One Key to Good Sleep for Teens: No Social Media at Bedtime

The following is excerpted from an online article posted by HealthDay.

Teens need their sleep, and a new study sheds light on one way to help them get it: Keep cellphones and screens out of the bedroom.

“Getting enough sleep is crucial for teenagers because it helps their body and mind grow and develop properly,” said lead author Dr. Jason Nagata, an assistant professor of pediatrics at the University of California, San Francisco.

“Our research found that keeping screens outside of the bedroom, turning off device notifications, and avoiding social media use in bed is associated with better sleep among adolescents. If you wake up during the night, don’t check your phone or social media,” Nagata said in a University of Toronto news release.

For this study, the researchers analyzed data collected between 2018 and 2020 from more than 10,000 kids (aged 10 to 14) who are part of the Adolescent Brain Cognitive Development Study.

About 16% of the children reported at least several days of trouble falling or staying asleep in the previous two weeks. About 17% reported being woken up by phone calls, text messages, or emails while sleeping at least once in the past week.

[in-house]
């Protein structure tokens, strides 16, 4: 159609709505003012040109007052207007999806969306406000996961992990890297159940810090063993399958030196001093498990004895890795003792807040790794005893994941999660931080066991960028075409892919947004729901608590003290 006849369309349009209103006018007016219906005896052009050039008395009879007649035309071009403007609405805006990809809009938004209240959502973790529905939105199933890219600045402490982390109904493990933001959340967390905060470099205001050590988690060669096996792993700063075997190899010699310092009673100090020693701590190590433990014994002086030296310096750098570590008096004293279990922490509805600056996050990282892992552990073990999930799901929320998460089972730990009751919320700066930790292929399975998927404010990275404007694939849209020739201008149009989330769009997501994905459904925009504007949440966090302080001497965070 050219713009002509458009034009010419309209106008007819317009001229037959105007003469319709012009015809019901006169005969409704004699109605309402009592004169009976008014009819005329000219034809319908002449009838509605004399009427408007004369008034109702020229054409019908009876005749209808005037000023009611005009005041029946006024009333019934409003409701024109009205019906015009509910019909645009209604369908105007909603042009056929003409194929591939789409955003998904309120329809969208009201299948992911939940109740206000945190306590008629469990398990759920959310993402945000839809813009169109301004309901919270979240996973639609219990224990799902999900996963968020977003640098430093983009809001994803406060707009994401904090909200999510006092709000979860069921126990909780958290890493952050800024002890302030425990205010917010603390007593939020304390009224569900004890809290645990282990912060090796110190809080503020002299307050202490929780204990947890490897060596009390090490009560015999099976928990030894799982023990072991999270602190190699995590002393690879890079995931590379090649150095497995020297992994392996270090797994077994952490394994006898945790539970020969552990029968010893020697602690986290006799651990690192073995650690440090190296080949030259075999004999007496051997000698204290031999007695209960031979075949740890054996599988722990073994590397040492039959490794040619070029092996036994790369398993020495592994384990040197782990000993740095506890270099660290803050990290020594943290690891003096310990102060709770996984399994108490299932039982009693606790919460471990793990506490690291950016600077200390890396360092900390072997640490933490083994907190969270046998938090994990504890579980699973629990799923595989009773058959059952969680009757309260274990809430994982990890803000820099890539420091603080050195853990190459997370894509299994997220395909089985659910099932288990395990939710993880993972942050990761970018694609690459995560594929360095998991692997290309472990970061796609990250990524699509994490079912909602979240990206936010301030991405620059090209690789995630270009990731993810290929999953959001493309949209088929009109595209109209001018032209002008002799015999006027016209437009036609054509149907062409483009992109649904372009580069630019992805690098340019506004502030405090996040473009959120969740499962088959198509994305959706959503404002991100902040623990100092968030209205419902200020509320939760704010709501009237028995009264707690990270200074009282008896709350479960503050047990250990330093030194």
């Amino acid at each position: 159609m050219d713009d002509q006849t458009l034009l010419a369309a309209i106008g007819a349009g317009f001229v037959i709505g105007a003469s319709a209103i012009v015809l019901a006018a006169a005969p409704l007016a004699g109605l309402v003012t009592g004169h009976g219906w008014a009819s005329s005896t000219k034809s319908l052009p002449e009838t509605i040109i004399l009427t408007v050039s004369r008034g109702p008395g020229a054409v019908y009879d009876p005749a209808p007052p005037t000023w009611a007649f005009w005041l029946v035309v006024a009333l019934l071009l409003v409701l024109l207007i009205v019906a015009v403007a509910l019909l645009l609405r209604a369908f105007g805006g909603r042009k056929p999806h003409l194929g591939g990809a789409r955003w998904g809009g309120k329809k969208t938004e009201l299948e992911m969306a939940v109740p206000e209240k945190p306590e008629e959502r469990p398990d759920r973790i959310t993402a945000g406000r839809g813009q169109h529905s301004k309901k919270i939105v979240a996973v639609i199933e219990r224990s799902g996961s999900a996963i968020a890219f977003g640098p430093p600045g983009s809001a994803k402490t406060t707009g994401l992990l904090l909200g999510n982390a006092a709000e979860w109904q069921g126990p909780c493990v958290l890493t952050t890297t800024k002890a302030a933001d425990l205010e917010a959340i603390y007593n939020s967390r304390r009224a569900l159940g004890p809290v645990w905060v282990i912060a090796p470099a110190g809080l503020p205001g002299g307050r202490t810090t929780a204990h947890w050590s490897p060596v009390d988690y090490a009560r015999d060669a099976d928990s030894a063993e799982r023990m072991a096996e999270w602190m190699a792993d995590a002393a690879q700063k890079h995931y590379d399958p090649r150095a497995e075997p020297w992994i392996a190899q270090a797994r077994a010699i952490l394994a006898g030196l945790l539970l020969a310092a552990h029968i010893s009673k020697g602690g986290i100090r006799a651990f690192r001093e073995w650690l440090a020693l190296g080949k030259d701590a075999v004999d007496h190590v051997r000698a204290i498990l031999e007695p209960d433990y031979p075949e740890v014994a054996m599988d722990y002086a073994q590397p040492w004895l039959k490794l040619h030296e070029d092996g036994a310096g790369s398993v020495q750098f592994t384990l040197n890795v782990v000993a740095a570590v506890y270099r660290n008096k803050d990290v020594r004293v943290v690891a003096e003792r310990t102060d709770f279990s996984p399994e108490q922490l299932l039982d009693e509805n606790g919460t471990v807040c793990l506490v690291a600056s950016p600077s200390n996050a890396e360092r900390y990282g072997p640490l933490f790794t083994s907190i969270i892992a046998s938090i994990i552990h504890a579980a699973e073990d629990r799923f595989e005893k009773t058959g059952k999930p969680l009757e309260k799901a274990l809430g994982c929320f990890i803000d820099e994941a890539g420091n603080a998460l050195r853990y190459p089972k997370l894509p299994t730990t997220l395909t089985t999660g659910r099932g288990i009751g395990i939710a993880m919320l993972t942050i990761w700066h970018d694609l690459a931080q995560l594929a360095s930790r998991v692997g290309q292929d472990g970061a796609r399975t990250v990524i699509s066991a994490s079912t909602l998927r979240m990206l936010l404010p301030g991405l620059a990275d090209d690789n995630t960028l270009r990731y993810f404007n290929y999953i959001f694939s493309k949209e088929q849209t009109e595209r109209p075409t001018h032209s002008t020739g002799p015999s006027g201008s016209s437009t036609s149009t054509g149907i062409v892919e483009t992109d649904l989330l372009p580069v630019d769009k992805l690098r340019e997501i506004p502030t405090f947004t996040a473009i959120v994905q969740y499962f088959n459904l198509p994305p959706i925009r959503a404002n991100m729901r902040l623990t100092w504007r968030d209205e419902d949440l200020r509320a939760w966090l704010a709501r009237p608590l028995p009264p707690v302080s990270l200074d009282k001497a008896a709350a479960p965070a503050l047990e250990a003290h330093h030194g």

The study also found that 20% reported using their phone or another device if they woke up during the night.

“Adolescents may be hypervigilant to the sounds of phone notifications and immediately awaken to the sound of their phone,” Nagata said.

The researchers offered some tips for helping teens based on their study.

  • Keep screens out of the bedroom. Having a TV or internet-connected device in the bedroom was associated with a 27% higher risk of having trouble falling or staying asleep.
  • Turn off the ringer and notifications. Leaving it on was associated with a 23% higher risk of having trouble falling or staying asleep compared to turning it off.
  • Don’t use social media or other electronic devices before going to sleep. Whether social media, internet chats, playing video games or streaming shows in bed, all were associated with trouble falling or staying asleep.
  • Don’t pick up your phone if you wake up during the night. This was associated with a 34% higher risk of sleep troubles, according to the study.

The study findings were published online recently in Sleep Health.

Source: HealthDay

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[reposted by] Jim Liebelt

Jim is Senior Writer, Editor and Researcher for HomeWord. Jim has 40 years of experience as a youth and family ministry specialist, having served over the years as a pastor, author, consultant, mentor, trainer, college instructor, and speaker. Jim’s HomeWord culture blog also appears on and Jim and his wife Jenny live in Quincy, MA.

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